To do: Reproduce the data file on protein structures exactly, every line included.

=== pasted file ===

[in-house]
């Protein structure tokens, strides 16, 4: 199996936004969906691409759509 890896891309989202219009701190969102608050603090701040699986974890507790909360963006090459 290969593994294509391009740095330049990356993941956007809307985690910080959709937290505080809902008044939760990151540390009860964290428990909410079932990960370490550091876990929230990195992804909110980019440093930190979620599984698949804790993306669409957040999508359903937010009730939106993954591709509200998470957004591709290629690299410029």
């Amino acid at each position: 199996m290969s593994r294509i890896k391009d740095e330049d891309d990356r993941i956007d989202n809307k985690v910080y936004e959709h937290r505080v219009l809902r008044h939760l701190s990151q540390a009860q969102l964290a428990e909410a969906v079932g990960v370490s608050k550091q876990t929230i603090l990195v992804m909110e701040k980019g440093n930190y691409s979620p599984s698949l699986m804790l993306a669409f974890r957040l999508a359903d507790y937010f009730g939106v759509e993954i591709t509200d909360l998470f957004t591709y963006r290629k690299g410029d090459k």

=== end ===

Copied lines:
[in-house]
């Protein structure tokens, strides 16, 4: 199996936004969906691409759509 890896891309989202219009701190969102608050603090701040699986974890507790909360963006090459 290969593994294509391009740095330049990356993941956007809307985690910080959709937290505080809902008044939760990151540390009860964290428990909410079932990960370490550091876990929230990195992804909110980019440093930190979620599984698949804790993306669409957040999508359903937010009730939106993954591709509200998470957004591709290629690299410029």
């Amino acid at each position: 199996m290969s593994r294509i890896k391009d740095e330049d891309d990356r993941i956007d989202n809307k985690v910080y936004e959709h937290r505080v219009l809902r008044h939760l701190s990151q540390a009860q969102l964290a428990e909410a969906v079932g990960v370490s608050k550091q876990t929230i603090l990195v992804m909110e701040k980019g440093n930190y691409s979620p599984s698949l699986m804790l993306a669409f974890r957040l999508a359903d507790y937010f009730g939106v759509e993954i591709t509200d909360l998470f957004t591709y963006r290629k690299g410029d090459k």